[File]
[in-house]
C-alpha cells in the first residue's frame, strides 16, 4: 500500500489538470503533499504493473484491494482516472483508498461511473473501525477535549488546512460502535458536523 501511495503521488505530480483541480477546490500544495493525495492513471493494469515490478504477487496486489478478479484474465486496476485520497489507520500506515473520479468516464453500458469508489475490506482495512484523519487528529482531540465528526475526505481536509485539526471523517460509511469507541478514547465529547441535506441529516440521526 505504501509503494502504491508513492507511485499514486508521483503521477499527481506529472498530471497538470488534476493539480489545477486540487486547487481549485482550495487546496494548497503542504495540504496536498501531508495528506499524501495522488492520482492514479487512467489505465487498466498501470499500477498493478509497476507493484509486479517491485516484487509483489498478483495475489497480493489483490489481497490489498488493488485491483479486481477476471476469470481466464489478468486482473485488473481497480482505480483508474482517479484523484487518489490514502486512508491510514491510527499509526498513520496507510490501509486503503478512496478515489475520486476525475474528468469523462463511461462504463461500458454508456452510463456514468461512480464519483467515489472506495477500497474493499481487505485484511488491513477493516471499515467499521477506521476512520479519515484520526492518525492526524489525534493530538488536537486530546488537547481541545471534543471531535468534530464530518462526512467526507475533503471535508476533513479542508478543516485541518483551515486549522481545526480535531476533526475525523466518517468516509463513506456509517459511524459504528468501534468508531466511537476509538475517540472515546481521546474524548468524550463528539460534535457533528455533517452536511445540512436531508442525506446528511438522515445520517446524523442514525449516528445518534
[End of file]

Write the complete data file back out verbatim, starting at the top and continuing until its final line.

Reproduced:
[in-house]
C-alpha cells in the first residue's frame, strides 16, 4: 500500500489538470503533499504493473484491494482516472483508498461511473473501525477535549488546512460502535458536523 501511495503521488505530480483541480477546490500544495493525495492513471493494469515490478504477487496486489478478479484474465486496476485520497489507520500506515473520479468516464453500458469508489475490506482495512484523519487528529482531540465528526475526505481536509485539526471523517460509511469507541478514547465529547441535506441529516440521526 505504501509503494502504491508513492507511485499514486508521483503521477499527481506529472498530471497538470488534476493539480489545477486540487486547487481549485482550495487546496494548497503542504495540504496536498501531508495528506499524501495522488492520482492514479487512467489505465487498466498501470499500477498493478509497476507493484509486479517491485516484487509483489498478483495475489497480493489483490489481497490489498488493488485491483479486481477476471476469470481466464489478468486482473485488473481497480482505480483508474482517479484523484487518489490514502486512508491510514491510527499509526498513520496507510490501509486503503478512496478515489475520486476525475474528468469523462463511461462504463461500458454508456452510463456514468461512480464519483467515489472506495477500497474493499481487505485484511488491513477493516471499515467499521477506521476512520479519515484520526492518525492526524489525534493530538488536537486530546488537547481541545471534543471531535468534530464530518462526512467526507475533503471535508476533513479542508478543516485541518483551515486549522481545526480535531476533526475525523466518517468516509463513506456509517459511524459504528468501534468508531466511537476509538475517540472515546481521546474524548468524550463528539460534535457533528455533517452536511445540512436531508442525506446528511438522515445520517446524523442514525449516528445518534